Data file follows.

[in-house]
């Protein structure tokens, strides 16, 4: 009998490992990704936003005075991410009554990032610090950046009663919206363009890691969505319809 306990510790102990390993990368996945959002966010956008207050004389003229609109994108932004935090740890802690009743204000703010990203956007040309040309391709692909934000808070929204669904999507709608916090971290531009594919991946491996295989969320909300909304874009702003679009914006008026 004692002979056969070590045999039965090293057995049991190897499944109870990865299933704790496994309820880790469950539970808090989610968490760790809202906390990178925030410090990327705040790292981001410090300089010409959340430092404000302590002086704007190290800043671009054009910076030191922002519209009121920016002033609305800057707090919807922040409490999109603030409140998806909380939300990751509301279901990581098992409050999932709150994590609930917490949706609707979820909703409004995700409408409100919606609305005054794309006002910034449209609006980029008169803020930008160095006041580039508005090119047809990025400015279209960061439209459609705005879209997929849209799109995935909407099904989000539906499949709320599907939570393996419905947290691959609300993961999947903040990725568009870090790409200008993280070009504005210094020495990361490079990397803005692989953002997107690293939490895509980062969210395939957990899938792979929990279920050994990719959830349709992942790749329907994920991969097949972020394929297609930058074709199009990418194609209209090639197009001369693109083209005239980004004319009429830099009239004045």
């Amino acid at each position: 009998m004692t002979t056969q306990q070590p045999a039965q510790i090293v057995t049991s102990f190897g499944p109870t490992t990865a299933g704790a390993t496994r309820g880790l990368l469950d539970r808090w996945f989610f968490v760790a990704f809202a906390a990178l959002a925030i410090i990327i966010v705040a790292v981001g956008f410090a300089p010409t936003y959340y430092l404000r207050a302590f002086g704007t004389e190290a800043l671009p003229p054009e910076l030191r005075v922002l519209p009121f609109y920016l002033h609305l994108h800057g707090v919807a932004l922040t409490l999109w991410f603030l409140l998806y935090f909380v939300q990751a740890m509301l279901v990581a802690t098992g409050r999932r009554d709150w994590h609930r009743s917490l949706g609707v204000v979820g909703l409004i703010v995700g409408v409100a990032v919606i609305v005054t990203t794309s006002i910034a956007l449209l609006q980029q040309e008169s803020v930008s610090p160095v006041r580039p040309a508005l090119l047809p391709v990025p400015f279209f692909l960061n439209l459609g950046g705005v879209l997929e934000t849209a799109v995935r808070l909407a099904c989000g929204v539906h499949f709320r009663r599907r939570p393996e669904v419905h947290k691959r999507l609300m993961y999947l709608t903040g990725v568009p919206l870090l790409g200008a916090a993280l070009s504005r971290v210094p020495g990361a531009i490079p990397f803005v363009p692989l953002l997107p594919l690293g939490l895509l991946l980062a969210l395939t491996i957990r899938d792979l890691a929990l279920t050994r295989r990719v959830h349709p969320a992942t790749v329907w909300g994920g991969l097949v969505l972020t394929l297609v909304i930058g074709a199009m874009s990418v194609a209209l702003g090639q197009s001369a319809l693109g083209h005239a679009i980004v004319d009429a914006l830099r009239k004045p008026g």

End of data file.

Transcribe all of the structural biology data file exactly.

[in-house]
């Protein structure tokens, strides 16, 4: 009998490992990704936003005075991410009554990032610090950046009663919206363009890691969505319809 306990510790102990390993990368996945959002966010956008207050004389003229609109994108932004935090740890802690009743204000703010990203956007040309040309391709692909934000808070929204669904999507709608916090971290531009594919991946491996295989969320909300909304874009702003679009914006008026 004692002979056969070590045999039965090293057995049991190897499944109870990865299933704790496994309820880790469950539970808090989610968490760790809202906390990178925030410090990327705040790292981001410090300089010409959340430092404000302590002086704007190290800043671009054009910076030191922002519209009121920016002033609305800057707090919807922040409490999109603030409140998806909380939300990751509301279901990581098992409050999932709150994590609930917490949706609707979820909703409004995700409408409100919606609305005054794309006002910034449209609006980029008169803020930008160095006041580039508005090119047809990025400015279209960061439209459609705005879209997929849209799109995935909407099904989000539906499949709320599907939570393996419905947290691959609300993961999947903040990725568009870090790409200008993280070009504005210094020495990361490079990397803005692989953002997107690293939490895509980062969210395939957990899938792979929990279920050994990719959830349709992942790749329907994920991969097949972020394929297609930058074709199009990418194609209209090639197009001369693109083209005239980004004319009429830099009239004045």
């Amino acid at each position: 009998m004692t002979t056969q306990q070590p045999a039965q510790i090293v057995t049991s102990f190897g499944p109870t490992t990865a299933g704790a390993t496994r309820g880790l990368l469950d539970r808090w996945f989610f968490v760790a990704f809202a906390a990178l959002a925030i410090i990327i966010v705040a790292v981001g956008f410090a300089p010409t936003y959340y430092l404000r207050a302590f002086g704007t004389e190290a800043l671009p003229p054009e910076l030191r005075v922002l519209p009121f609109y920016l002033h609305l994108h800057g707090v919807a932004l922040t409490l999109w991410f603030l409140l998806y935090f909380v939300q990751a740890m509301l279901v990581a802690t098992g409050r999932r009554d709150w994590h609930r009743s917490l949706g609707v204000v979820g909703l409004i703010v995700g409408v409100a990032v919606i609305v005054t990203t794309s006002i910034a956007l449209l609006q980029q040309e008169s803020v930008s610090p160095v006041r580039p040309a508005l090119l047809p391709v990025p400015f279209f692909l960061n439209l459609g950046g705005v879209l997929e934000t849209a799109v995935r808070l909407a099904c989000g929204v539906h499949f709320r009663r599907r939570p393996e669904v419905h947290k691959r999507l609300m993961y999947l709608t903040g990725v568009p919206l870090l790409g200008a916090a993280l070009s504005r971290v210094p020495g990361a531009i490079p990397f803005v363009p692989l953002l997107p594919l690293g939490l895509l991946l980062a969210l395939t491996i957990r899938d792979l890691a929990l279920t050994r295989r990719v959830h349709p969320a992942t790749v329907w909300g994920g991969l097949v969505l972020t394929l297609v909304i930058g074709a199009m874009s990418v194609a209209l702003g090639q197009s001369a319809l693109g083209h005239a679009i980004v004319d009429a914006l830099r009239k004045p008026g």